I stood on the narrow catwalk hanging below the bridge over Oregon inlet. The platform vibrated as the cars passed behind me; their tires whizzing by just over my head. Although the catwalk was intended for fishing, it made a good spot for bird observation. I resolutely turned my back on the traffic and scanned the water. The day was flat gray from sky to sea. Brown Pelicans plunged and bobbed on the waves; a female Bufflehead paddled with her face in the water; thousands of Double-crested Cormorants streamed in long lines from the open ocean to form a solid black mat out of the wind and crashing waves. Mixed in all this swirling, fluttering bird life were flashes of white; appearing and disappearing like lightening in the gathering gloom. I watched one fold its wings and plunge straight as an arrow head-first into the waves without a splash. Ah, Gannets. I had seen hundreds of Gannets offshore all up and down Hatteras Island; on the move, heading to their nesting grounds in the Martitimes. What a treat. I had not seen Gannets since 2002.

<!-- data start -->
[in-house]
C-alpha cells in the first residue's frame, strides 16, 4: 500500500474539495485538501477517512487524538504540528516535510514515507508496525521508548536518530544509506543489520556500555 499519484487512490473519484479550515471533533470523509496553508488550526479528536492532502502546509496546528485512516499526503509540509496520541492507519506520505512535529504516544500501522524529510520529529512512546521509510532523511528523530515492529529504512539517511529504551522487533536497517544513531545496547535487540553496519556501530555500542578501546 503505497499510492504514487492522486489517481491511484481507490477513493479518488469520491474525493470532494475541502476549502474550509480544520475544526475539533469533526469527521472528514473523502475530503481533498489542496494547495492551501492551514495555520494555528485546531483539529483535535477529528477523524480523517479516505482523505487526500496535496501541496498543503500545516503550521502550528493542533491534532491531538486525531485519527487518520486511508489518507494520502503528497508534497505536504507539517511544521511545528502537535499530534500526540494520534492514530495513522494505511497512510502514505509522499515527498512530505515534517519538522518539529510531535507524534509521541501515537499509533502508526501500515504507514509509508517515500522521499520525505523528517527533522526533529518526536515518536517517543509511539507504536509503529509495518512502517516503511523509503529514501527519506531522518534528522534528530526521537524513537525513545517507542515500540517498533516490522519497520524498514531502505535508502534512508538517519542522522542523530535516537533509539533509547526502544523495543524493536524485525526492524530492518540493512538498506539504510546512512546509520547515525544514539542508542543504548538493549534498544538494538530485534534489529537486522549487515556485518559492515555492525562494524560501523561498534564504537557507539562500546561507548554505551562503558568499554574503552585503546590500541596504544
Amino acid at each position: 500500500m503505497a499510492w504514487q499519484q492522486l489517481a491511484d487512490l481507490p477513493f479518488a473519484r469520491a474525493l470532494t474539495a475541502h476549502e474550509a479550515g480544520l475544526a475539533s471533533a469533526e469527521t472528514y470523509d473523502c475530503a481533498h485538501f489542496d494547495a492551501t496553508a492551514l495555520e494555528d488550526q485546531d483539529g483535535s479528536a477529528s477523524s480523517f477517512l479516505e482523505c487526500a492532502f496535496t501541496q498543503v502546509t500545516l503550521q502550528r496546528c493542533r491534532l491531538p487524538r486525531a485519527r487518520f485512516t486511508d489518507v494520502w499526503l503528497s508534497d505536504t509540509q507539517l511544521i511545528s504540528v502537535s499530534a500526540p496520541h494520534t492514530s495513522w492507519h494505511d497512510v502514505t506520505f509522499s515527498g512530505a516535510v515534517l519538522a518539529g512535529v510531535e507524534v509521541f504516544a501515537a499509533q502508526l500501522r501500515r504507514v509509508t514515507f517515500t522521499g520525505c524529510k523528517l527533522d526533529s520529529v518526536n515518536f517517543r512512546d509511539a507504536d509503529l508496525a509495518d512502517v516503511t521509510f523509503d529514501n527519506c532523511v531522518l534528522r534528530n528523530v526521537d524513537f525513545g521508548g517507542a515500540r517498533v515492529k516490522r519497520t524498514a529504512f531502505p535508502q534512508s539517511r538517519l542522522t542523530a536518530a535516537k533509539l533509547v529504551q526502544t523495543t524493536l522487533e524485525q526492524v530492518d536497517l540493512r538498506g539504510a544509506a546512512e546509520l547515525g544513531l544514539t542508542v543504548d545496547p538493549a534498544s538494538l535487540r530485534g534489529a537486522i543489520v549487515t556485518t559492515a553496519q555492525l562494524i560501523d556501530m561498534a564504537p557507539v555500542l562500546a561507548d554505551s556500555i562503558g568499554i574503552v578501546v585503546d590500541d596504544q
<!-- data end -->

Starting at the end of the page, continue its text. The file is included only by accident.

In a lull between cars passing over head, I heard thunder. What I had taken for the rumble of traffic had been mixed with more ominous sounds. I was standing on a metal catwalk on a metal bridge out over water as a thunder storm approached. As I considered beating feet onto terra firma, some of the Gannets started to fly closer to the bridge. I pulled up my camera hoping for a picture. Of course, I had to stay. I only managed to get in a few shots before I saw lightening flash on this side of Bodie lighthouse and the first fat drops of rain splash on the metal railing. I looked up startled. It was time. I abandoned my post and hustled to shore as the Gannets swirled white amidst the monochrome black and gray of a coastal North Carolina storm.